Foundry United Methodist Church

Rev. Dean Snyder, Senior Minister




 How to Love God: Our Call
“Loving God with Prayer”

Sunday, November 9, 2008



Mark 12: 28-31


Rev. Dean Snyder

In Bill Maher’s movie Religulous, one of the people he talks to is a clerk in religious gift shop. It reminds me of the gift shop at the Basilica on Michigan Avenue which I love. One of my guilty Protestant pleasures is overly sentimental, tacky, religious art.


The clerk in the movie is very earnest (almost painfully earnest), very sincere, and perhaps a little naïve. Bill Maher talks to him about religion and then brings up Santa Claus.


The clerk says very earnestly. “I don’t believe in Santa Claus.”


Bill Maher says, “Of course, the idea of one man dropping presents down chimneys all over the world in one day is ridiculous.” The clerk nods his head in agreement.


Then Maher adds sarcastically: “Now one man listening to people all over the earth murmuring at the same time, that I get.”


The clerk opens his mouth as if to speak, closes it again, and just stands there.


Well, it is the way we tend to think of prayer. We think of prayer as talking to God.


And prayer can be talking to God, but of course it can also be more. I want to suggest this morning that fundamentally prayer is an attitude. It is a quality of living. It is a way of being.


Jim Castelli has put together a wonderful little book called How I Pray: People of Different Religions Share with Us that Most Sacred and Intimate Act of Faith.[i] There are Christian and Jews and Mormons, Hindu and Moslem and Baha’i and Buddhist and some people who might not considered themselves theists who write about how they pray. In the introduction to the book, Castelli says that no matter the length, language, complexity or faith of our prayers, there is a common purpose to the prayers in all of those who contributed to his book. There is a common spirit and a common affirmation that you can see emerging in the writings, no matter how different the religion.


It is this attitude and affirmation which is behind prayer that I want to explore with you this morning…not so much praying as living a life in the attitude of prayer.


We are focusing on four words between now and Thanksgiving. The four words come from Foundry’s key scripture, which is Mark 12: 28-31 – the first and greatest commandment. Our vision and call planning team selected this passage of scripture to ground our new statement of call – what we believe God is calling Foundry church to be and do.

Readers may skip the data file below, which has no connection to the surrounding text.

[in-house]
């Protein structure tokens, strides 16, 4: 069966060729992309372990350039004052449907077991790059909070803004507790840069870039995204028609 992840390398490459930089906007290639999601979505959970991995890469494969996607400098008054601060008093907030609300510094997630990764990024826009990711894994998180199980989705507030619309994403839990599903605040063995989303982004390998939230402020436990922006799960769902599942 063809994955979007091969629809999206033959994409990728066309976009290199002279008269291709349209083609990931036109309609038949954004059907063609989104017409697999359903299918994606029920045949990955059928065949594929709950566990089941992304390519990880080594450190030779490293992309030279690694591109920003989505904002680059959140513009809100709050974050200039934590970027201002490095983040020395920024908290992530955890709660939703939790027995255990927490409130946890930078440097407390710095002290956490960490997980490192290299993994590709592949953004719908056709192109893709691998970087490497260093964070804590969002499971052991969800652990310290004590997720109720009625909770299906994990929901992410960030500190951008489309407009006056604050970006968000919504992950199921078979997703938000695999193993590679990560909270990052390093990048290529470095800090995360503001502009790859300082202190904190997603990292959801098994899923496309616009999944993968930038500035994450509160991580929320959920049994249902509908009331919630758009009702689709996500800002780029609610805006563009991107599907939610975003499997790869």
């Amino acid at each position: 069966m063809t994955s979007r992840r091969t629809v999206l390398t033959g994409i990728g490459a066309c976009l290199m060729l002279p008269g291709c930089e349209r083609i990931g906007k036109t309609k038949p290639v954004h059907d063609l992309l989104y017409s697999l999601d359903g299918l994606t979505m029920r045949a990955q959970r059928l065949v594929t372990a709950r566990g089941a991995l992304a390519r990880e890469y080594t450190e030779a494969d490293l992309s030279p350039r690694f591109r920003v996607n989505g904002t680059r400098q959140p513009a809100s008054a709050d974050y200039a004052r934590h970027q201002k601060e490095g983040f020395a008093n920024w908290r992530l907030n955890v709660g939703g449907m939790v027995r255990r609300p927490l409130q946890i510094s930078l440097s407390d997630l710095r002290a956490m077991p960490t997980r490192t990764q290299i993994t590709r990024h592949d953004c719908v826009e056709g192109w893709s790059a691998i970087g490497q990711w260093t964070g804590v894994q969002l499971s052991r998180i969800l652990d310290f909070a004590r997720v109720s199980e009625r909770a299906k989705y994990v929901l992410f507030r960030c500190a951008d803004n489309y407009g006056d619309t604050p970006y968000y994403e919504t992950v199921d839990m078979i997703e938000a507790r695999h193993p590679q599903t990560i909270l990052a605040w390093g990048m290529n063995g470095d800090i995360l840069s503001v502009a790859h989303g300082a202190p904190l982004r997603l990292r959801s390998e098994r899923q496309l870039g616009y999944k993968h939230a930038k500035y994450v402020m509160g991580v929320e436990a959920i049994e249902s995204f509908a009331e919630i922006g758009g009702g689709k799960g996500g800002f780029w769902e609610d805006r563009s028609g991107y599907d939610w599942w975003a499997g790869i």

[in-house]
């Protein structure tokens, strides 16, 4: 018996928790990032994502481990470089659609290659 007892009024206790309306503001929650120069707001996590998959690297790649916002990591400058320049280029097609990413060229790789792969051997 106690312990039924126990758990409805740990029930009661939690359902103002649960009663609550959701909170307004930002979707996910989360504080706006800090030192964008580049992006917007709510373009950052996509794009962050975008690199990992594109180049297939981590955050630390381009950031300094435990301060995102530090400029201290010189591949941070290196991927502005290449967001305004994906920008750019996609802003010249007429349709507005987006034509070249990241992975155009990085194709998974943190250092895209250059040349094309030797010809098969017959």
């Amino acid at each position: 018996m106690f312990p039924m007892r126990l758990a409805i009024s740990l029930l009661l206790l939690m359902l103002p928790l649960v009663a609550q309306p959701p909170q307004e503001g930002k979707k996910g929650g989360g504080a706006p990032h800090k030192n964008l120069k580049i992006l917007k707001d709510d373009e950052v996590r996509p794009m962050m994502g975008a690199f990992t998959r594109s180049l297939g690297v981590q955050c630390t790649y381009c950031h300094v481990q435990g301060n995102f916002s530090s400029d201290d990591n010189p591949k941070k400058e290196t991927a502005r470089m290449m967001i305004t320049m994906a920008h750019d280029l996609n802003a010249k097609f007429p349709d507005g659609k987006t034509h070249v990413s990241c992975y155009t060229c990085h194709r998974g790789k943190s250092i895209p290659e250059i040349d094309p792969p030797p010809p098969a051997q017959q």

We are going to have a church-wide Bible study the last weekend of February – mark it in your Outlook now – on this passage and the other passages about the great commandment in Matthew and Luke. One of the finest Bible teachers I know of, Rev. Donald Morris, will spend the weekend with us February 20-22 and will teach us about every word in these passages.


But for now we are concentrating on four words. The words are commonly translated heart, soul, mind and strength. When Jesus was asked what the first commandment was, he answered that the first and greatest commandment, the most important thing we can learn from our religion, is that we should love God with all of our heart, soul, mind and strength, and the second is that we should love our neighbor as ourselves.


But when our planning team selected this passage as our key scripture, they selected it in a translation written by Eugene Peterson, called The Message. In Peterson’s translation, he translates the Greek words commonly translated as heart, soul, mind and strength this way. He translates it: You shall love God with all your passion, prayer, intelligence and energy.


So the four words we are focusing on are passion, prayer, intelligence and energy.


You shall love Gods with all your soul – with all your prayer, Jesus says.


The Greek word is yuchv [psoo-khay']. It comes from the verb to breathe. It means the life force inside us. It means that which makes us fully human. The disadvantage of translating it soul is that most of us misunderstand the word soul and think of it as some shallow or phantom self that lives on after our bodies die, but yuchv  is us at our most real, our most substantial, our most fully human.


When I read Peterson’s translation I understood immediately why he translated yuchv as prayer, although I am not sure I am going to be able to adequately explain it. Yuchv is us as creatures who have the capacity for great nobility and for great sin. It is us as beings who live not only as animals who eat, and drink, and sleep but as beings who participate in eternity. Yuchv is the image of God, not just in us, but the image of God that we are…that you are. You are the image of God.


All this is what I think Peterson is trying to communicate when he translates yuchv as prayer. That we are beings who at our fullest live in relationship with God. We participate in eternity.


And Jesus says that part of the greatest commandment is to love God with all our capacity for nobility and goodness and sacrifice and all of our capacity for sin, and betrayal, and disappointment…with our full humanity…with everything that makes us fully human.


I want to say a word about the election. I mentioned before that my father was a Republican. He had little formal education. He was born in 1904, the second oldest of 13 children, and it was the custom where and when he grew up that the older children dropped out of school and helped farm so that the younger ones could complete school. So my father dropped out of school after 4th grade.